Putting on the Big Boots

Signed, sealed and delivered — words come to life in letters

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They have the power to tell love stories, fuse friendships and end wars. They can convey profound thanks, apology or heartrending regret. They can alter history. Words written on paper by a human hand---letters.

In 1860, eleven-year-old Grace Bedell from Westfield, N.Y., perused pictures of Abraham Lincoln, presidential candidate. The girl decided that Lincoln’s extremely thin face would look much better covered with whiskers. She wrote and told him so, adding that “all the ladies like whiskers and would tease their husbands to vote for you, and then you would be President.” Lincoln wrote back to the girl, questioning the wisdom of growing whiskers, having never worn any. Shortly after their exchange, he allowed his beard to grow. He won the election and began his inaugural journey with a full beard.

When families rode west in covered wagons, letters served as their only connection with the loved ones they left behind. Those journals provided permanent historical records as well as emotional ties to the person who wrote them. Knowing they may never see their parents, grandparents or siblings again, the words scribed on precious paper were a godsend in desolate times.

Not so many years ago, handwritten letters were still the main means of staying in contact with family or friends. There were phone calls, but whether thirty or three thousand miles away, you paid the long distance rate, and those minutes added up.

Young and old wrote letters from which relationships grew. Many marriages followed a stream of love letters.

Words on paper, specially composed for a loved one, staved off loneliness in trying times. A letter from home gave a young soldier the strength to carry on. Parents wrote to children who left home and were out on their own for the first time. Children wrote to parents, and the distance did not seem so great.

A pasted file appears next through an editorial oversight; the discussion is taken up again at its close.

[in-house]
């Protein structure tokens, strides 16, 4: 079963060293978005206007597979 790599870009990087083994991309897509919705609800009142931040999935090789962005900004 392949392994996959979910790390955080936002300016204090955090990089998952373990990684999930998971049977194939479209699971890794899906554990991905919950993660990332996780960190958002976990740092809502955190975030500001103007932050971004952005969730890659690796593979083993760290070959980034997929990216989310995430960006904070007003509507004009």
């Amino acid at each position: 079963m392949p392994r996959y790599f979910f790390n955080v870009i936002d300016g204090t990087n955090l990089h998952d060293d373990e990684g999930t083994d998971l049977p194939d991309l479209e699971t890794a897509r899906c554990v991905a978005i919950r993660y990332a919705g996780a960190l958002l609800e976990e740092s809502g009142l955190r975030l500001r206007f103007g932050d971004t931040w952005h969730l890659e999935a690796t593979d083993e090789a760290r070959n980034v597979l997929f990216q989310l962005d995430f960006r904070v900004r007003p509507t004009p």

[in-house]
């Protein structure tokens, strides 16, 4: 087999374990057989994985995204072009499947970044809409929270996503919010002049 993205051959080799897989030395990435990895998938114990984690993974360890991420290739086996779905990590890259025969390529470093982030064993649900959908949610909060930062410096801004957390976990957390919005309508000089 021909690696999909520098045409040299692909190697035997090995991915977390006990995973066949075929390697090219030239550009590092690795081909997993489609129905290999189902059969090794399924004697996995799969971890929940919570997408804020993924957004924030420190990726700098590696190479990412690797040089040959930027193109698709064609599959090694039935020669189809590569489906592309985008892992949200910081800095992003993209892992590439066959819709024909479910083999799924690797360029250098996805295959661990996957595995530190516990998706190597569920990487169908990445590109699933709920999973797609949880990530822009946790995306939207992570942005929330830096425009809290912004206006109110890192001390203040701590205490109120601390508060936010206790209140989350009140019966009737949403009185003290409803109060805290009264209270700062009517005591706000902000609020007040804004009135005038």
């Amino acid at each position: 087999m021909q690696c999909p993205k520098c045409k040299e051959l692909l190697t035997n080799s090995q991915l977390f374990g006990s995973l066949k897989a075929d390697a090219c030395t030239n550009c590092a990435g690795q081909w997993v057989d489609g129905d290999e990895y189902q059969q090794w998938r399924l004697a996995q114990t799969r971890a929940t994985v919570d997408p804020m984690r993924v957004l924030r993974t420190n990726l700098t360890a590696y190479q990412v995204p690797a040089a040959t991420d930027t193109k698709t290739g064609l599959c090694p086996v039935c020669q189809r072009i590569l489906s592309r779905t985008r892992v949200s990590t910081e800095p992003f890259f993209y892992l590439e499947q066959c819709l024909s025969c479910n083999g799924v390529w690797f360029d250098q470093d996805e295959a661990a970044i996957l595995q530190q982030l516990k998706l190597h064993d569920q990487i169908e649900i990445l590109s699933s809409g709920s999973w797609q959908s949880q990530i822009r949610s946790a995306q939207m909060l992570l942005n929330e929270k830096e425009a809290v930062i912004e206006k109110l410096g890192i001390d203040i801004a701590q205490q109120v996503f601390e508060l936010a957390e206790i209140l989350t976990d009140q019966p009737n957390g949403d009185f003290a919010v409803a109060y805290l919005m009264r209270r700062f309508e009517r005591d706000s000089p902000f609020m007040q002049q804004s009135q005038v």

When we grew up on our South Dakota farm, the mailman drove up next to our mailbox at ten o’clock every day but Sunday. In the summer we heard the click of the metal door closing and the gravel crunching as his car drove on. Someone hurried to the mailbox, and everyone in the house searched expectantly through the stack of mail. A personal letter generated excitement, whether it was from an aunt in Minnesota or a cousin in Sweden. Every one of us reveled in the words, which were the topic of discussion at that night’s supper table.

I was five when my oldest sister Deloris went to business school. I missed her, and I know our mother really missed her. Every week, Mom sat down at the kitchen table and penned a letter to Deloris. I sat next to her, drew a picture and scribbled a few words on paper which she carefully folded and tucked into the envelope. She licked a five-cent stamp and affixed it to the letter. I ran it out to the mailbox and pushed up the “flag” so the mailman would know there was something waiting for him. Then, I couldn’t wait to get a letter back.

Dorothy remembers heading off to Bible Camp, her first overnight week away from home. Mom must have figured her daughter might get homesick, so she wrote letters. I wrote one too and signed it with my first cursive writing, “Love, Your Sister, DeAnn Wolkow.” Dorothy still has the letter.

Years later when I went off to college, every day I peered into my tiny dorm mailbox, praying I would see a white envelope addressed by a loved one. Mom and my sisters often came through, and nieces added more cherished missives.

Throughout history letters have impacted lives. It’s not just the words that give letters their power; it is the emotional connections. As we read the undeletable communiques written just for us, we picture the person. The words and stories come to life.

Songs on the radio testified to the emotional impact of letters. “Love Letters in the Sand,” “All My Loving” and “Please, Mr. Postman” were just a few sung by Pat Boone, the Beatles and the Carpenters.

Today, smart phones and computers allow us faster options for sending messages. A few seconds and the touch of a button, and a note travels instantly across the miles.

Is old-fashioned letter writing becoming a lost art, obsolete in busy lives filled with new technology? That depends on us. We can put on the Big Boots and keep this art and skill alive. It takes only a sheet of paper, a pen and a stamp. Our words may not alter history or affect elections, but they might stave off loneliness. They might impact a life. They might be a godsend in desolate times.

Kruempel’s newest release, Once Upon a Midwest Sunset, is now available on Amazon.com. The book is a compilation of the stories from her NOOKS AND CRANNIES column, which was published in five newspapers in 2020-21. Promises to Keep, the author’s first book series is also available on Amazon. Contact her at deannkruempelauthor@gmail.com and receive free weekly stories, recipes, photos and updates.

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